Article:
As the culmination of several hundred years of Imperial garden design, the Summer Palace has had a major influence on subsequent oriental garden art and culture. An essential feature is the West Dike with six bridges in different styles along its length. Other important features include temples and monasteries in Han and Tibetan style located on the north side of the Hill of Longevity and the Garden of Harmonious Pleasure to the north-east.

“The Summer Palace in Beijing is an outstanding expression of the creative art of Chinese landscape garden design, incorporating the works of humankind and nature in a harmonious whole.” It “epitomizes the philosophy and practice of Chinese garden design, which played a key role in the development of this cultural form throughout the east.The Imperial Chinese Garden, illustrated by the Summer Palace, is a potent symbol of one of the major world civilizations.

Visiting the Summer Palace

The Summer Palace draws up to 107,000 visitors a day. Visitors enter through the East Gate. Along the pathway inside are statues of kylin, creatures with the head of dragon, tail of a lion, hooves of an ox, tail of a lion, and antlers of a deer said to be able to reveal disloyal subjects. Renshoudian (Hall of Benevolence and Longevity) is a large multi-eaved hall where the empress gave audience. It retains much of its original furnishings, including the red sandalwood throne, carved with nine dragons.

Deheyeun (Palace of Virtue and Harmony) features a three-story theater, which hosted dramas in which Cixi sometimes played Guanyin, the Goddess of Mercy. In Yulangtang (Jade Waves Palace), the Emperor Guangxi was kept prisoner for 10 years. Leshoutnag (Hall of Joy and Longevity) and the buildings around it served as Cixi’s living quarters, Here you can see Cixi’s hardwood throne and the banquet table from which she enjoyed here 18 course meals. The chandeliers were China’s first electric lights. They were installed in 1903 and powered by their own generator.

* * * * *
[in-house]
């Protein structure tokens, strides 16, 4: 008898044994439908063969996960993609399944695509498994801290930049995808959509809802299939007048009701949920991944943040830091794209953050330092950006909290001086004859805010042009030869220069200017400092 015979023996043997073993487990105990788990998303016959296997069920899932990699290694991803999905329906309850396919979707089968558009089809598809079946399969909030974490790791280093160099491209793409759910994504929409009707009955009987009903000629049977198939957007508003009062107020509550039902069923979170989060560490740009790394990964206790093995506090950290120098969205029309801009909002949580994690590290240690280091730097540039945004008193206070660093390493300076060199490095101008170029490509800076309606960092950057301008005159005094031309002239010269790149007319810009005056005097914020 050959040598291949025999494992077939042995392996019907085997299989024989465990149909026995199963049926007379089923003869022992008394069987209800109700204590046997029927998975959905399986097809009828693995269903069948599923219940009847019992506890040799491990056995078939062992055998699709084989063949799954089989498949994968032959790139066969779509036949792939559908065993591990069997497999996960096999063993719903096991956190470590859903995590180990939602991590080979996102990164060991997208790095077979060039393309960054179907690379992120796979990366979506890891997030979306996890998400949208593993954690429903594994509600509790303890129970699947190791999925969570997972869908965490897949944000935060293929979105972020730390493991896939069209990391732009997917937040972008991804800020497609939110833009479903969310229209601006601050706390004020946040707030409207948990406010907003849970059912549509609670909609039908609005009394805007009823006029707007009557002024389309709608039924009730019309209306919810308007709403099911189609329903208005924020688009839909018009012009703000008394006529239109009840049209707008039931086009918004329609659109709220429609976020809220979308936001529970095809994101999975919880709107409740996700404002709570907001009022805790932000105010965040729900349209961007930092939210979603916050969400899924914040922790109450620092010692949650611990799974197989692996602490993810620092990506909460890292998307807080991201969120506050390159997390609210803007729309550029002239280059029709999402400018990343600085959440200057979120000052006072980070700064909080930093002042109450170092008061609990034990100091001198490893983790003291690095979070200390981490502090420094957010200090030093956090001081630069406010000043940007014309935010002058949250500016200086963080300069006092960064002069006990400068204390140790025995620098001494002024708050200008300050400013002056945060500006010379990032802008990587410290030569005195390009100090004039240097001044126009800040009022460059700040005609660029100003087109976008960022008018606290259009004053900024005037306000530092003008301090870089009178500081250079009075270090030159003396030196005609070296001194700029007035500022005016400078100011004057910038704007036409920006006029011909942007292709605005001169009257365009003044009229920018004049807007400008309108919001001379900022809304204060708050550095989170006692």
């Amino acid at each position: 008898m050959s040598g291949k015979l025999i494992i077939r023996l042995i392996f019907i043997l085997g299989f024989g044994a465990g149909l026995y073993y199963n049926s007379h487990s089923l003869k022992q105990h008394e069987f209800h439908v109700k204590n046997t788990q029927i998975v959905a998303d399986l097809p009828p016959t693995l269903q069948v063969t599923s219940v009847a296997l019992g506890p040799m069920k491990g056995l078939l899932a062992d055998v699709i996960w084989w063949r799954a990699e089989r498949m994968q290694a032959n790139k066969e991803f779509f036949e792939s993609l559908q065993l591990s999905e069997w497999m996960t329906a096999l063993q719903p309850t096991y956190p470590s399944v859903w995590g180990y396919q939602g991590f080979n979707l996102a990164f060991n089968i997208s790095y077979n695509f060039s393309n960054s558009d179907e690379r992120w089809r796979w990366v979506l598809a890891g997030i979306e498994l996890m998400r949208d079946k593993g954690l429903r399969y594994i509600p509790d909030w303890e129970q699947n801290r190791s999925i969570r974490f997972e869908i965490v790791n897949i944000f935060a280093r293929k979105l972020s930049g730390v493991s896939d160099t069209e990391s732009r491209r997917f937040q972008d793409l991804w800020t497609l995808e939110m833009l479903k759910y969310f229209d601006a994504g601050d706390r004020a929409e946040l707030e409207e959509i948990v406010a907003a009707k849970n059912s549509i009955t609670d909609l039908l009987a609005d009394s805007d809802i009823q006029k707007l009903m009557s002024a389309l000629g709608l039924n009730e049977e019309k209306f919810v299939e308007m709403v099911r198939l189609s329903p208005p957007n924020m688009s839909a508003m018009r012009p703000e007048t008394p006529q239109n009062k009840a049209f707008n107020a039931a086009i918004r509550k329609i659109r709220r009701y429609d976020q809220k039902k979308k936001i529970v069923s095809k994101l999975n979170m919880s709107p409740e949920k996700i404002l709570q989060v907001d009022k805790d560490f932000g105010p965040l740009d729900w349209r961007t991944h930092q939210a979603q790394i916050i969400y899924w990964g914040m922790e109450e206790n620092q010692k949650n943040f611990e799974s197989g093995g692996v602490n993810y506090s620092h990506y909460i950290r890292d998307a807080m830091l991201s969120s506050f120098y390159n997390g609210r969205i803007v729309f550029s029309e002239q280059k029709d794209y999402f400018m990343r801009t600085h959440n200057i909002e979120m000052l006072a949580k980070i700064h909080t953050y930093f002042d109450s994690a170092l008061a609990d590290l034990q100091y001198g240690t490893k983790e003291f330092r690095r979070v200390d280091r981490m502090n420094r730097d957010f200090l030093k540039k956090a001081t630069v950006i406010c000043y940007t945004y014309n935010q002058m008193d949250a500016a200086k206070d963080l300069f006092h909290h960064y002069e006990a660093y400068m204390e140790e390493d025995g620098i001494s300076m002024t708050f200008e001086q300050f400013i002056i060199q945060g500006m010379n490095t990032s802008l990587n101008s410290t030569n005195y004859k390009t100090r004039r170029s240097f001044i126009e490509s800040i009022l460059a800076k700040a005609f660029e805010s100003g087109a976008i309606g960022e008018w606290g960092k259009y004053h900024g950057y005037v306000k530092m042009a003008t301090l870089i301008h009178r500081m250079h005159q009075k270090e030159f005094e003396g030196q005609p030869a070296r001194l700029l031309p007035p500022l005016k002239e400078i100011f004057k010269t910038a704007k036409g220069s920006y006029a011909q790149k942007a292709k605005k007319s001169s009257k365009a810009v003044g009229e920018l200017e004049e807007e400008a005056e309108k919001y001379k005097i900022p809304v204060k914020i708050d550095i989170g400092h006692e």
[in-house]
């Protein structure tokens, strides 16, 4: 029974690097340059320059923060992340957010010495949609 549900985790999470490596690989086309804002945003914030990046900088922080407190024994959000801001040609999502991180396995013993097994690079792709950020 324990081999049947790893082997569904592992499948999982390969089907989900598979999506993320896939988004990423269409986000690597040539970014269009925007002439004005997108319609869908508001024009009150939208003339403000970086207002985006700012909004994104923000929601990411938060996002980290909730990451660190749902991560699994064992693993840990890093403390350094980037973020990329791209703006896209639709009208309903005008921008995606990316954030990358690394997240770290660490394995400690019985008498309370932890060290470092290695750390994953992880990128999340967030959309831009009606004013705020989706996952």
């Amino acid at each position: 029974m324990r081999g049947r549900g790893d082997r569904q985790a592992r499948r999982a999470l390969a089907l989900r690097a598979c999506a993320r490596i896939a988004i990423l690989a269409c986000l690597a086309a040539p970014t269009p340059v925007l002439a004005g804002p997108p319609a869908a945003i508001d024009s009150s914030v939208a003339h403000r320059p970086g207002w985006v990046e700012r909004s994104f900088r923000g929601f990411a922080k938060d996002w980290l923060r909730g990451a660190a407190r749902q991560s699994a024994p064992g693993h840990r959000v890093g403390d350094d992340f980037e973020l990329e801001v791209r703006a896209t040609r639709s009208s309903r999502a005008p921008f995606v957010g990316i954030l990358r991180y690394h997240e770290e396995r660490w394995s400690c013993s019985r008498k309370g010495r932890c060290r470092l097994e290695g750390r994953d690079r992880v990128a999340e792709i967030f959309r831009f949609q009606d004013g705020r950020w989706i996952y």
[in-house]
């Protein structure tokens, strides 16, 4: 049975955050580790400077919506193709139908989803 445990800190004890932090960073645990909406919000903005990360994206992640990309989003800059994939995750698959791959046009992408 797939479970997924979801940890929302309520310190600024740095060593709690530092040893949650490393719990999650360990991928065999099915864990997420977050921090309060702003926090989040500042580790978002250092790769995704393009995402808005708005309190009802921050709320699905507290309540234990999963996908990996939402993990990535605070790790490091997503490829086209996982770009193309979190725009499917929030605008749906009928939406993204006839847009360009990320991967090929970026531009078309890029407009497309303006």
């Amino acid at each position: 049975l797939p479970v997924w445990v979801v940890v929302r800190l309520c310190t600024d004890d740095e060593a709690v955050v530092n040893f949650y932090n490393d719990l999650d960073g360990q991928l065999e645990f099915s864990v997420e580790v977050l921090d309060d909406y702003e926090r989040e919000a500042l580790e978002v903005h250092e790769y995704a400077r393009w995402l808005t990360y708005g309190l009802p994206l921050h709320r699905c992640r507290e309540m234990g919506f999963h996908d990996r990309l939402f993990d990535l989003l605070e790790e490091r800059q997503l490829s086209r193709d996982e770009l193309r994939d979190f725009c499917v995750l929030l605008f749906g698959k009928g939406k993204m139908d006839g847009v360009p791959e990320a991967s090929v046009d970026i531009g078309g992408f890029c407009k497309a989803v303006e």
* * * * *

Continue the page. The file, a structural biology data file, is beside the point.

Other interesting sights include Longevity Hill, the home of the Pavilion of Buddha's Fragrance; the Bronze Pavilion, caste from 207 tons of metal; Kunming Lake, where visitors can tour around in dragon-shaped cruise boats in the summer and skate in the winter. Near the Seventeen Arch Bridge is a bronze ox, a northern-style royal garden and a southern-style garden called the "Garden of Harmonious Interest."

Next the lake old men dip three-foot-long brushes into the water and write large calligraphy characters of famous poems in the sidewalk stones that last for just a moment before they evaporate. The open water swim events for the 2008 Olympics were held here. Some complain the Summer Palace looks like a Disneyland recreation.